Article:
A one room schoolhouse located near an interchange was donated by a local family who had heard their grandfather say, the building he used to store hay had once been a school for local children of all ages who walked and sometimes road a mule to school so they could learn to read, write, recite poems and do arithmetic. Today the Ashcraft School is a favorite for the visiting school children with a  “black board” and pot belly stove. A colorful quilt hangs from the ceiling to demonstrate girls were taught domestic skills during recess when the quilt was lowered and small fingers made tiny stitches.

Other buildings in the village tell the necessity and importance of meat curing, black smith skills, laying chickens, and gold mining in rural Mint Hill. It has taken many supporters and volunteers to create the Carl J. McEwen Historic Village. The one remaining element of historical significance is a barn. We have searched for a local barn and removed many boards but never were we privileged to save an entire barn. In 2017 we found an 1880 timber frame in Ohio. After a trip to Ohio we agreed to purchase the vintage timber frame barn, hire an architect and began the journey. In March the plans were submitted to Mecklenburg County for review and just last week we learned that our plans had been approved.

Preparation has begun with the help of generational Mint Hill families. Tony Johnson long time Mint Hill resident gave legal expertise when we purchased an additional .7 acres of adjoining land in 2010. Father and son team, Ben and Greg Flowe surveyed the land and identified the best location for the corners of the building. For many generations the Flowe families have farmed, worked and raised their families in Mint Hill. Billy Smith cleared the site and we were in business. For generations his family, too, has lived, farmed and worked the soil. Blue Dot Redi Mix will pour the concrete slab. Owners Tony and Scott Griffin and Paul Cochrane can trace their lineage back for generations in Mint Hill. Pro Pest owner, Kelly is a new business in Mint Hill. However, he grew up here, says he loves this town and will provide the termite protection needed for the barn foundation. Yes, it takes a village to build a village. Throughout our thirty years countess people have repaired plumbing, electrical, pumps, wells, heating and air problems at little or no cost. We have depended heavily on dedicated individual volunteers to support our mission. Without their support we would not have the wonderful village for all to enjoy. All the proceeds from the three Mint Hill Rodeos as well as individual and corporate donations will help erect the barn. So once again, we are reaching out to the community to seek your support and expertise. If you can contribute in anyway please contact Sue McDonald, Director at our office located at 7601 Matthews Mint Hill Road, Mint Hill, NC 28227 or any member of the Mint Hill Historical Society.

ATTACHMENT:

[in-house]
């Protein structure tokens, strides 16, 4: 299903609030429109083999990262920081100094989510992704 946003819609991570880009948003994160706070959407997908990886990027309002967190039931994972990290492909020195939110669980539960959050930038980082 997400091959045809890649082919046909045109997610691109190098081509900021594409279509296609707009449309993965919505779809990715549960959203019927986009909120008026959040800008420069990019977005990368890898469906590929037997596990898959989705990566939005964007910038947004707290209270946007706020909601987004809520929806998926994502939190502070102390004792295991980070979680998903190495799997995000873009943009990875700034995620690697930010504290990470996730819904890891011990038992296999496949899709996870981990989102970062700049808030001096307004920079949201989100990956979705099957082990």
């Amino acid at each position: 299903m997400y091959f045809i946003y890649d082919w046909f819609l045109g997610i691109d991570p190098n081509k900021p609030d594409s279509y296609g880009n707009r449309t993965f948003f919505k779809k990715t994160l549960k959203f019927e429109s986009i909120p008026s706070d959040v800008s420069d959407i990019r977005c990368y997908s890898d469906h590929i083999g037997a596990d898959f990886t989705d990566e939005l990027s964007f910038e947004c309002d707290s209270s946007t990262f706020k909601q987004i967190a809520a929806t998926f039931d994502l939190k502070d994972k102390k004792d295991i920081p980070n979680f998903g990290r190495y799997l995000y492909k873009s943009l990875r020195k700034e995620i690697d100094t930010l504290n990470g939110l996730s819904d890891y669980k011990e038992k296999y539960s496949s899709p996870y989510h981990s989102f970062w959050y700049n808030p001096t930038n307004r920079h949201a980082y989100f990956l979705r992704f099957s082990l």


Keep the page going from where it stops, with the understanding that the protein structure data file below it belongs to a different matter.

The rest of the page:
We are now seeking bids from electricians, plumbers, heating and air companies including framers. We hope you will want to be a part of this exciting project. We believe community participation will make this project a dream come true. Bids are open until August 31st from all vendors. Call 704-573-0726 to express your interest and participation.

Finally timber framers will arrive from Ohio and erect the frame on a concrete slab. The community is invited to the barn raising. Please keep a watchful eye on the local media for this important date, especially our hometown publication The Mint Hill Times.

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Ed Berti
Ed is retired and remains active as a freelance writer, local journalist and independent contractor. He is engaged in print and electronic media writing stories covering business, sports, hometown news and veteran's affairs including articles of interest to various media outlets. Ed is a graduate of Wagner College where he earned an MBA and holds a BBA from Pace University.